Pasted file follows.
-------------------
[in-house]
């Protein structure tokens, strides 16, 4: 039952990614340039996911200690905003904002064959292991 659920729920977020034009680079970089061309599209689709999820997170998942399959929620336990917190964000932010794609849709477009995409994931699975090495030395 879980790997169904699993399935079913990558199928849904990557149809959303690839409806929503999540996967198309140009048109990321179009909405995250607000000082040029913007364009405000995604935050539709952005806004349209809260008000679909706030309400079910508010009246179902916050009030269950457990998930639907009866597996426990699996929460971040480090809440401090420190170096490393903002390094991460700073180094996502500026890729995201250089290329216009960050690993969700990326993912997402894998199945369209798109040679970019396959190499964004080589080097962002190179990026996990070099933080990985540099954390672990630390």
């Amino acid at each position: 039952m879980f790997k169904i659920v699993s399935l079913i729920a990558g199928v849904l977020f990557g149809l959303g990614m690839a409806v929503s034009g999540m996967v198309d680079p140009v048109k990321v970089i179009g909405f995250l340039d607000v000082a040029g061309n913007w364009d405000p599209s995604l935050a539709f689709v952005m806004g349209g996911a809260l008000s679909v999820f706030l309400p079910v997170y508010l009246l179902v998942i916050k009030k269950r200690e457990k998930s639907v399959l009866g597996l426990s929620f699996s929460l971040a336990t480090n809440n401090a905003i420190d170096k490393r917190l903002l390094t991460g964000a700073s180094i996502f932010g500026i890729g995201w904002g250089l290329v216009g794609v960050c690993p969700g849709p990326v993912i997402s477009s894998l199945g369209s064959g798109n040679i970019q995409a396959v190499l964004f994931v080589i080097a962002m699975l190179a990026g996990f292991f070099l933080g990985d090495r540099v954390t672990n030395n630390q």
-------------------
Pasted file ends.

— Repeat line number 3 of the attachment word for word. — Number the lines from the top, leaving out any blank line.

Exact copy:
């Amino acid at each position: 039952m879980f790997k169904i659920v699993s399935l079913i729920a990558g199928v849904l977020f990557g149809l959303g990614m690839a409806v929503s034009g999540m996967v198309d680079p140009v048109k990321v970089i179009g909405f995250l340039d607000v000082a040029g061309n913007w364009d405000p599209s995604l935050a539709f689709v952005m806004g349209g996911a809260l008000s679909v999820f706030l309400p079910v997170y508010l009246l179902v998942i916050k009030k269950r200690e457990k998930s639907v399959l009866g597996l426990s929620f699996s929460l971040a336990t480090n809440n401090a905003i420190d170096k490393r917190l903002l390094t991460g964000a700073s180094i996502f932010g500026i890729g995201w904002g250089l290329v216009g794609v960050c690993p969700g849709p990326v993912i997402s477009s894998l199945g369209s064959g798109n040679i970019q995409a396959v190499l964004f994931v080589i080097a962002m699975l190179a990026g996990f292991f070099l933080g990985d090495r540099v954390t672990n030395n630390q």